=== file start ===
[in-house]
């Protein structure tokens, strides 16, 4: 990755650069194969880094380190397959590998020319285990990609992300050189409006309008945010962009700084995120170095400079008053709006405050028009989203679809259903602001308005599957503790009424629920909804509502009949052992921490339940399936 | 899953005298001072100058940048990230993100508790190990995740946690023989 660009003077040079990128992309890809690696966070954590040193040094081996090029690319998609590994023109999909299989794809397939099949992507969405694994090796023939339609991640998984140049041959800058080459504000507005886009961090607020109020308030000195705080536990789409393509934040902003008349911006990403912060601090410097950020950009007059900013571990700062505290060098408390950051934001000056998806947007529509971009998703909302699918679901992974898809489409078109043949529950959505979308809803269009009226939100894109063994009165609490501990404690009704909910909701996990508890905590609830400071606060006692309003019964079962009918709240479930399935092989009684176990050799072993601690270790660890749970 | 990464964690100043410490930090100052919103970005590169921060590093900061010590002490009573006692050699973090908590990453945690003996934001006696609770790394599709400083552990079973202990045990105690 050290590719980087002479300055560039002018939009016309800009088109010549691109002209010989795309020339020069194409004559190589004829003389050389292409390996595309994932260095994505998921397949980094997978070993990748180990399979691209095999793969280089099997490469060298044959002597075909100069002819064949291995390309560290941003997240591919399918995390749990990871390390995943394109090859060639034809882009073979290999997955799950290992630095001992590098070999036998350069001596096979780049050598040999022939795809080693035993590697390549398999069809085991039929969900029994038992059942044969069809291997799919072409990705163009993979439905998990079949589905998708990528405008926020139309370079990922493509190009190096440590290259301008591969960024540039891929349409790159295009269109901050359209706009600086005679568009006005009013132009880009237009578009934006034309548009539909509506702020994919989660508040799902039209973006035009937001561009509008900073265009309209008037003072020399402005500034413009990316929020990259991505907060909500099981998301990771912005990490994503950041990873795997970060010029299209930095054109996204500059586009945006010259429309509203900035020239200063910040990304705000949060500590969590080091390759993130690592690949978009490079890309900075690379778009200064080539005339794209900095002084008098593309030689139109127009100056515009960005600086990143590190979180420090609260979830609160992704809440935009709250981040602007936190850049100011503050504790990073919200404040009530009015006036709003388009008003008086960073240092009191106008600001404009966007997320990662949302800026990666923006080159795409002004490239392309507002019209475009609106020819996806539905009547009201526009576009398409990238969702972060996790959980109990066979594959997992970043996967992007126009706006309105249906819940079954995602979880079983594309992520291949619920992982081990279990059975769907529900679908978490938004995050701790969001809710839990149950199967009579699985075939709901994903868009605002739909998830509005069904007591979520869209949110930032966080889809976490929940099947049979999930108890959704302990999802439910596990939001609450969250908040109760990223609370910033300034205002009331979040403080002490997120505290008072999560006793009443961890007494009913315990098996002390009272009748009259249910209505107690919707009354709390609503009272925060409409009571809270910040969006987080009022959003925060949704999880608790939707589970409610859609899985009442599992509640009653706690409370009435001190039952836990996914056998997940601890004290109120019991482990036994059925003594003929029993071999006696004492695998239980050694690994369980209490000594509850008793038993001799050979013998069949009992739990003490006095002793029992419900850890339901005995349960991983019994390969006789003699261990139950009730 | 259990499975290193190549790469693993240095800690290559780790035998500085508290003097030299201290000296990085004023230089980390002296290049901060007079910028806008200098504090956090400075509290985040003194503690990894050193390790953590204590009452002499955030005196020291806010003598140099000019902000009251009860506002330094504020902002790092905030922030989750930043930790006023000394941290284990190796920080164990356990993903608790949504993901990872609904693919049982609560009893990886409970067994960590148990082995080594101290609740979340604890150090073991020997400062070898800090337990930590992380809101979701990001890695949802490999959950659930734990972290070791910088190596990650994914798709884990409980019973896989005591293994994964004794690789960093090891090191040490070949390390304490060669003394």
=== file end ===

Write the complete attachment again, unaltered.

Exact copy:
[in-house]
């Protein structure tokens, strides 16, 4: 990755650069194969880094380190397959590998020319285990990609992300050189409006309008945010962009700084995120170095400079008053709006405050028009989203679809259903602001308005599957503790009424629920909804509502009949052992921490339940399936 | 899953005298001072100058940048990230993100508790190990995740946690023989 660009003077040079990128992309890809690696966070954590040193040094081996090029690319998609590994023109999909299989794809397939099949992507969405694994090796023939339609991640998984140049041959800058080459504000507005886009961090607020109020308030000195705080536990789409393509934040902003008349911006990403912060601090410097950020950009007059900013571990700062505290060098408390950051934001000056998806947007529509971009998703909302699918679901992974898809489409078109043949529950959505979308809803269009009226939100894109063994009165609490501990404690009704909910909701996990508890905590609830400071606060006692309003019964079962009918709240479930399935092989009684176990050799072993601690270790660890749970 | 990464964690100043410490930090100052919103970005590169921060590093900061010590002490009573006692050699973090908590990453945690003996934001006696609770790394599709400083552990079973202990045990105690 050290590719980087002479300055560039002018939009016309800009088109010549691109002209010989795309020339020069194409004559190589004829003389050389292409390996595309994932260095994505998921397949980094997978070993990748180990399979691209095999793969280089099997490469060298044959002597075909100069002819064949291995390309560290941003997240591919399918995390749990990871390390995943394109090859060639034809882009073979290999997955799950290992630095001992590098070999036998350069001596096979780049050598040999022939795809080693035993590697390549398999069809085991039929969900029994038992059942044969069809291997799919072409990705163009993979439905998990079949589905998708990528405008926020139309370079990922493509190009190096440590290259301008591969960024540039891929349409790159295009269109901050359209706009600086005679568009006005009013132009880009237009578009934006034309548009539909509506702020994919989660508040799902039209973006035009937001561009509008900073265009309209008037003072020399402005500034413009990316929020990259991505907060909500099981998301990771912005990490994503950041990873795997970060010029299209930095054109996204500059586009945006010259429309509203900035020239200063910040990304705000949060500590969590080091390759993130690592690949978009490079890309900075690379778009200064080539005339794209900095002084008098593309030689139109127009100056515009960005600086990143590190979180420090609260979830609160992704809440935009709250981040602007936190850049100011503050504790990073919200404040009530009015006036709003388009008003008086960073240092009191106008600001404009966007997320990662949302800026990666923006080159795409002004490239392309507002019209475009609106020819996806539905009547009201526009576009398409990238969702972060996790959980109990066979594959997992970043996967992007126009706006309105249906819940079954995602979880079983594309992520291949619920992982081990279990059975769907529900679908978490938004995050701790969001809710839990149950199967009579699985075939709901994903868009605002739909998830509005069904007591979520869209949110930032966080889809976490929940099947049979999930108890959704302990999802439910596990939001609450969250908040109760990223609370910033300034205002009331979040403080002490997120505290008072999560006793009443961890007494009913315990098996002390009272009748009259249910209505107690919707009354709390609503009272925060409409009571809270910040969006987080009022959003925060949704999880608790939707589970409610859609899985009442599992509640009653706690409370009435001190039952836990996914056998997940601890004290109120019991482990036994059925003594003929029993071999006696004492695998239980050694690994369980209490000594509850008793038993001799050979013998069949009992739990003490006095002793029992419900850890339901005995349960991983019994390969006789003699261990139950009730 | 259990499975290193190549790469693993240095800690290559780790035998500085508290003097030299201290000296990085004023230089980390002296290049901060007079910028806008200098504090956090400075509290985040003194503690990894050193390790953590204590009452002499955030005196020291806010003598140099000019902000009251009860506002330094504020902002790092905030922030989750930043930790006023000394941290284990190796920080164990356990993903608790949504993901990872609904693919049982609560009893990886409970067994960590148990082995080594101290609740979340604890150090073991020997400062070898800090337990930590992380809101979701990001890695949802490999959950659930734990972290070791910088190596990650994914798709884990409980019973896989005591293994994964004794690789960093090891090191040490070949390390304490060669003394």